Thursday, April 7, 2011

More Baseless Nuclear Panic

Thanks to the Fukushima accident, my coworkers and I have found ourselves fielding questions from friends and family because the media has been too busy sensationalizing and ax-grinding to do some basic research. I've tried to summarize the relevant information on this page. Unfortunately, there seems to be more panic among Americans than among the much more stalwart Japanese.

The latest unfounded fears I've come across are coming out of Boise, Idaho. Due to the Fukushima accident, elevated levels of the radioactive isotope iodine-131 were found in Boise's rainfall and drinking water. Of course, this has some people panicking. "Anonymous Coward" posted this on one forum:
We are going to get a very concentrated dose of radioactive materials tomorrow in Boise, Idaho PLUS a 90% chance of rain. Cesium 137 was detected here by air filter and rainwater. The next three days if not longer are going to be bad but it looks like only tomorrow will be raining.

Should I keep my child home from school tomorrow? Am I overreacting? Wwyd? P.S. Yesterday I felt fine, today I have feelings in my throat and a weird headache and it's raining.
Others in the forum advised the poster to keep her child out of the rain due to "high levels of iodine 131", to treat her drinking water with various "detoxification" substances, or to allow her child out in the rain to build up a tolerance because "she has many years of exposure to come." How can we have nearly all of mankind's knowledge at our fingertips thanks to the Internet and yet keep finding absurd advice like this?

It doesn't take a whole lot of research to show that Anonymous Coward's throat problems and "weird headache" are psychosomatic and not the result of radiation sickness. First of all, let's review the actual report that has some people scared. Here's the EPA's statement on precipitation from April 4, 2011:
[P]recipitation data collected in several states show elevated levels of radiation in recent precipitation events. In all cases these are levels above the normal background levels historically reported in these areas. While short-term elevations such as these do not raise public health concerns – and the levels seen in rainwater are expected to be relatively short in duration – the U.S. EPA has taken steps to increase the level of monitoring of precipitation, drinking water, and other potential exposure routes to continue to verify that. (emphasis mine)
Despite the EPA's statement that there is no public health concern, many people seem to have focused on the report's table stating that 242 pCi/L was measured in the local precipitation on March 22 (the level of cesium-137 was about 20 times lower). My coworkers and I have had a good laugh that this number has caused an uproar among some people. The pCi (pronounced "picocurie", meaning 1/1,000,000,000,000 of a curie) is an extremely small quantity of radioactivity, especially when diluted in a liter (L) of water. When we talk about contaminated water at work, we use units of µCi/mL (1/1,000,000 of a curie in 1 milliliter of water) because a pCi/L is such a small amount (1 µCi/mL is a billion times more than 1 pCi/L).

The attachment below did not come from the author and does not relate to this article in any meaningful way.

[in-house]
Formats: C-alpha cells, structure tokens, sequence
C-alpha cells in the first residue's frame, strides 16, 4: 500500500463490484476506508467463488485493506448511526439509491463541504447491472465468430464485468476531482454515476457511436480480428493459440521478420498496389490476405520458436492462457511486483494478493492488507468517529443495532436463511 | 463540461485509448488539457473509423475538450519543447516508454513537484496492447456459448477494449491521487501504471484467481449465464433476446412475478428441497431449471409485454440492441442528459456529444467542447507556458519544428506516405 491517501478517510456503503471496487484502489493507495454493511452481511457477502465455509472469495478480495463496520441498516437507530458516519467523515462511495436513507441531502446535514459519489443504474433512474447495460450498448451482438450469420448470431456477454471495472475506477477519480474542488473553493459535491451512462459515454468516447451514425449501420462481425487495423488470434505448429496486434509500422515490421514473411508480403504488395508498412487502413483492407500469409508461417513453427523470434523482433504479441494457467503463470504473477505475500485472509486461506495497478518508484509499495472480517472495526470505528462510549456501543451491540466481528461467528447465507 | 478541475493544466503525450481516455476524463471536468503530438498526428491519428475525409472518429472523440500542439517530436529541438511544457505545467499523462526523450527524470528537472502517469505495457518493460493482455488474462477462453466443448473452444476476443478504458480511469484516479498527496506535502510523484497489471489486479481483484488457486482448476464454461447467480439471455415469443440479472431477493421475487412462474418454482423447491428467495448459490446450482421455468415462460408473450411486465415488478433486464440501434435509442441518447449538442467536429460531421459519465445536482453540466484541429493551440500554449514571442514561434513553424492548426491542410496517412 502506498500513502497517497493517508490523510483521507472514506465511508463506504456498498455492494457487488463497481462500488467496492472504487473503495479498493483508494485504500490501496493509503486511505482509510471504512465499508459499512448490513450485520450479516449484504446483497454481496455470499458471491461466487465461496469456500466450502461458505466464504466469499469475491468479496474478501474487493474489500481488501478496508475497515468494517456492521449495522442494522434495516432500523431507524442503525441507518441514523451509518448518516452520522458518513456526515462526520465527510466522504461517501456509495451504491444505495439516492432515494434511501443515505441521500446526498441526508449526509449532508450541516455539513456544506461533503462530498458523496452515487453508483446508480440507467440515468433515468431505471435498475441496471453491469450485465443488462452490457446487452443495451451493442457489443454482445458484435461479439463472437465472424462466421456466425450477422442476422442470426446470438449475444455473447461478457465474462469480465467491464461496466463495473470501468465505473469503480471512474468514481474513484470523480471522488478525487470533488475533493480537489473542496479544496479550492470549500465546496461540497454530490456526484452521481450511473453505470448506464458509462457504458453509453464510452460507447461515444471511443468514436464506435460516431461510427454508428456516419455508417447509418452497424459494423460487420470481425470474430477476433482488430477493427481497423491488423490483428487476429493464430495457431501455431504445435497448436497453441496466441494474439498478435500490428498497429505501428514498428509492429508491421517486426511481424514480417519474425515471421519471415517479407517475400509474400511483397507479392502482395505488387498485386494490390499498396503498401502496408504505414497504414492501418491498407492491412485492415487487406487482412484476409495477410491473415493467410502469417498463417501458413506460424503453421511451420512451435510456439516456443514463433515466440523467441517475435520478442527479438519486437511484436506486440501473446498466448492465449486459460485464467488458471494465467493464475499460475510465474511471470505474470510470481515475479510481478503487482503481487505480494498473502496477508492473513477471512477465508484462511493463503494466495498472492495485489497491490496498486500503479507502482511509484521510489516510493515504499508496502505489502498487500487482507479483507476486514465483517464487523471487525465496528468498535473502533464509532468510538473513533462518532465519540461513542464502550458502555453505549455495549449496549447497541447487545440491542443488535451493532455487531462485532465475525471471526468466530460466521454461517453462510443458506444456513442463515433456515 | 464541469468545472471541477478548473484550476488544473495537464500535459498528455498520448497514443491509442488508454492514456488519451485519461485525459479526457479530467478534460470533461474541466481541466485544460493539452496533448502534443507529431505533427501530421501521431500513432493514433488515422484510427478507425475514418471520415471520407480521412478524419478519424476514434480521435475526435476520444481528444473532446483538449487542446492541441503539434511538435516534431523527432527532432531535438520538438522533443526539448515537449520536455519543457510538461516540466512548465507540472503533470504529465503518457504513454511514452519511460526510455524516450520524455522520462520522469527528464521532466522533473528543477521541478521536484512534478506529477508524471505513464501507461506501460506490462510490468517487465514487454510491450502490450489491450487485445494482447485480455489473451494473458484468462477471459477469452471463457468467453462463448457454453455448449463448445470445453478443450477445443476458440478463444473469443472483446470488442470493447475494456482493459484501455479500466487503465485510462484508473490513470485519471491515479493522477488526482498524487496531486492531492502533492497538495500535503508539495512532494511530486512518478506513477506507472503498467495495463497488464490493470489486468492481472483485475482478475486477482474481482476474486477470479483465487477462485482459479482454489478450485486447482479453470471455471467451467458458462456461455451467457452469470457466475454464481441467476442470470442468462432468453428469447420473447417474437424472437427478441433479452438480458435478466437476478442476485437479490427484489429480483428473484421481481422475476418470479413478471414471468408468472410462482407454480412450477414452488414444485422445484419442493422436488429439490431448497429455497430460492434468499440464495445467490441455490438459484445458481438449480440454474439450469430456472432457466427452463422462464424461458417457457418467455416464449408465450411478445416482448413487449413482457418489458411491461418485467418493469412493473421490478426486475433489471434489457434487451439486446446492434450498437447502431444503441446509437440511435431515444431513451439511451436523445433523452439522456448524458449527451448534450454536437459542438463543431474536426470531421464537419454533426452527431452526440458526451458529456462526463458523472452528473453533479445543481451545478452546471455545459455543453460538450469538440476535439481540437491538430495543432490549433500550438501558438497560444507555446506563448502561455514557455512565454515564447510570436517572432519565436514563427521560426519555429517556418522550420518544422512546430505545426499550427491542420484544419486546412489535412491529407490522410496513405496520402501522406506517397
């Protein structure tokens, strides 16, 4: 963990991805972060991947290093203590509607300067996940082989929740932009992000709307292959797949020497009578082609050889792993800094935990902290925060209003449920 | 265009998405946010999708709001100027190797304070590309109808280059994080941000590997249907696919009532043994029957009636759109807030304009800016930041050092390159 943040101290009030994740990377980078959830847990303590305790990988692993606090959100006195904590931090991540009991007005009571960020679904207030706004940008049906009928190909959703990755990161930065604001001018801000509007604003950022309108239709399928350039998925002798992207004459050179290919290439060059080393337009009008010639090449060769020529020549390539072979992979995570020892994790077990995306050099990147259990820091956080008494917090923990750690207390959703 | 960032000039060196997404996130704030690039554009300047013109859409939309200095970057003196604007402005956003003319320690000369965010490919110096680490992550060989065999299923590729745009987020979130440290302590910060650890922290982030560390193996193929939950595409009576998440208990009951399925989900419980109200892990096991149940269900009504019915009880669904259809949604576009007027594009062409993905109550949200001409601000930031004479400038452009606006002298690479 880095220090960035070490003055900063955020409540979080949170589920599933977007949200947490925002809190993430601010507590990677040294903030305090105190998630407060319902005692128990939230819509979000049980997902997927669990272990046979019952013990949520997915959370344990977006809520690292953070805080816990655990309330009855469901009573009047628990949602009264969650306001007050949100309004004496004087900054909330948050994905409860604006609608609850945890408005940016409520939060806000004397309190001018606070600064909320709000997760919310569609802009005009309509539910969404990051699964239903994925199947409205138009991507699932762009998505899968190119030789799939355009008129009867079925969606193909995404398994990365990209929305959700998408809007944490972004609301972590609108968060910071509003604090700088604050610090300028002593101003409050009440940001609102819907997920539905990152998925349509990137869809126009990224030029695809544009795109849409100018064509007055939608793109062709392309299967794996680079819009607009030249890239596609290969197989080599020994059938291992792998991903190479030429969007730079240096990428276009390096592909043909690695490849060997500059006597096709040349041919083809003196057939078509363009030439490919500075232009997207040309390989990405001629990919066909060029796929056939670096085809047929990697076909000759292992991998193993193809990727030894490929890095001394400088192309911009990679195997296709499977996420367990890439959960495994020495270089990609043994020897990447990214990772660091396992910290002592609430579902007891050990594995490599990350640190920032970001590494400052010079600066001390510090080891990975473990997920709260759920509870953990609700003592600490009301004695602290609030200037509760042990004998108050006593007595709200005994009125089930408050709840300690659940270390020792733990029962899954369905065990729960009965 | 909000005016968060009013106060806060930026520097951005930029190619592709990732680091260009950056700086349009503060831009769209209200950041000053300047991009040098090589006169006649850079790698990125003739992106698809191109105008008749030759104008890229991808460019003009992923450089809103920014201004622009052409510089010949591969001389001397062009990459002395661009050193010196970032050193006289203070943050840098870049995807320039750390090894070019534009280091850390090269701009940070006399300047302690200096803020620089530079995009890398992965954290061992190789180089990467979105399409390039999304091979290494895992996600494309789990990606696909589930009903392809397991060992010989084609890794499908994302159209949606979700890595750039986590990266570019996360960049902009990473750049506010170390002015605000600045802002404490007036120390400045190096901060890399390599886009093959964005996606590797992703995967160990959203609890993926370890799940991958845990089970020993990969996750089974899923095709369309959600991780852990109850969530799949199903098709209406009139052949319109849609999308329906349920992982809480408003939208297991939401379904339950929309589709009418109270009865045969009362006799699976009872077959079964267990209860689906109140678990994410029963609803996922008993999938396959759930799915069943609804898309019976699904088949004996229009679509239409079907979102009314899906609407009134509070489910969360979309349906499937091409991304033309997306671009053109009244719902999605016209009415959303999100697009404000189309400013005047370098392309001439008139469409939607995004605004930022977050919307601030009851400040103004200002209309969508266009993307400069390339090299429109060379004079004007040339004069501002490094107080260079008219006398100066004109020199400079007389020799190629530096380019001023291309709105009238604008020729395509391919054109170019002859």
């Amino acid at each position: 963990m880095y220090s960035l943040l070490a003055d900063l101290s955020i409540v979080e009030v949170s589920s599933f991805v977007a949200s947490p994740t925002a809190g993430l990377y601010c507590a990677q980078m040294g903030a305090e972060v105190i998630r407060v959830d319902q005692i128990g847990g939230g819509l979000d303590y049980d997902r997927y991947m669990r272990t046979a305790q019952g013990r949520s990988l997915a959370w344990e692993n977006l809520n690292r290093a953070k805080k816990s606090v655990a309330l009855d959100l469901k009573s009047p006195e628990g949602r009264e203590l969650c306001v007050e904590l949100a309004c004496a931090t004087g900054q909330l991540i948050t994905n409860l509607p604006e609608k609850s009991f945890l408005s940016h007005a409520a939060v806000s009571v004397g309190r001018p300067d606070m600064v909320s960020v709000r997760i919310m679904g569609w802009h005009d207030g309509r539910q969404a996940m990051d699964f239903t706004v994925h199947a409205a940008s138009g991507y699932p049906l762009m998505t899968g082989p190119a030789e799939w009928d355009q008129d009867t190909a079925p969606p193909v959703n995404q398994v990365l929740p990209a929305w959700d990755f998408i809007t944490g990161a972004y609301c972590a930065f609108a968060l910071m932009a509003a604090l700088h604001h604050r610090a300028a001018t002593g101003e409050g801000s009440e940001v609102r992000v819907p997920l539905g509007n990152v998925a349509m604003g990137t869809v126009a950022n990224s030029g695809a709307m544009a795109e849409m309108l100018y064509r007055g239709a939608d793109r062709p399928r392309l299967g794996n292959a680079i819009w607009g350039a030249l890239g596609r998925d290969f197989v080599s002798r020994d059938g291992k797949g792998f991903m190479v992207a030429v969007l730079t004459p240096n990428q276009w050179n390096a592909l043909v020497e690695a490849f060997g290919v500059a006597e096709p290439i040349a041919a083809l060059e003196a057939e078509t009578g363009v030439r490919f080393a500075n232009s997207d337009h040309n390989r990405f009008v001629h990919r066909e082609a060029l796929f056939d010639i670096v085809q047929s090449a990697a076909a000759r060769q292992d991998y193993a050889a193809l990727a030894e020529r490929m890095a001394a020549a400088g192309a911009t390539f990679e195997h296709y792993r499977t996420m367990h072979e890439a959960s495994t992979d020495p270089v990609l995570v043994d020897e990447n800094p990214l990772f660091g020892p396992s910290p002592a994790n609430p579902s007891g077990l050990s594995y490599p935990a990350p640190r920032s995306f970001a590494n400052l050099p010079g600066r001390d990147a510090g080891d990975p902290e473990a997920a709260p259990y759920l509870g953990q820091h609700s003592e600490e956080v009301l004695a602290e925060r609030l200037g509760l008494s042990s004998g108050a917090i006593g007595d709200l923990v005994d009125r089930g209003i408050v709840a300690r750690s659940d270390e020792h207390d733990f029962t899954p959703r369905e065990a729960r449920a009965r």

Not understanding what a small amount of radioactivity 242 pCi/L is, someone took that number, divided it by the EPA drinking water limit of 3 pCi/L for iodine-131, and then declared that "Boise rainwater has highest levels of radioactive material… 80 times amount of I-131 allowed in drinking water." Once again, someone has either failed to do their research or is deliberately trying to scare people.

Drinking Water versus Precipitation
Notice that the above calculation confuses precipitation with drinking water. The rain that has fallen since the Fukushima incident makes up only a small percentage of Boise's drinking water. So how much radioactive iodine has actually been found in the drinking water? From the EPA's April 4, 2011 statement on drinking water:
Drinking water samples from two locations, Boise, Idaho and Richland, Washington, showed trace amounts of Iodine-131 – about 0.2 picocuries per liter in each case. Even an infant would have to drink almost 7,000 liters of this water to receive a radiation dose equivalent to a day’s worth of the natural background radiation exposure we experience continuously from natural sources of radioactivity in our environment. (emphasis mine)
Even after the "very concentrated dose" of radioactivity in the rainwater on March 22, the drinking water in Boise contained a paltry 0.20 pCi/L on March 28. This isn't 80 times greater than the allowed EPA limit, it's 15 times less than the limit. And since iodine-131 has a half-life of about 8 days, the quantity of radioactive iodine will significantly decline over the coming weeks and months.

Conservatism of the EPA Limit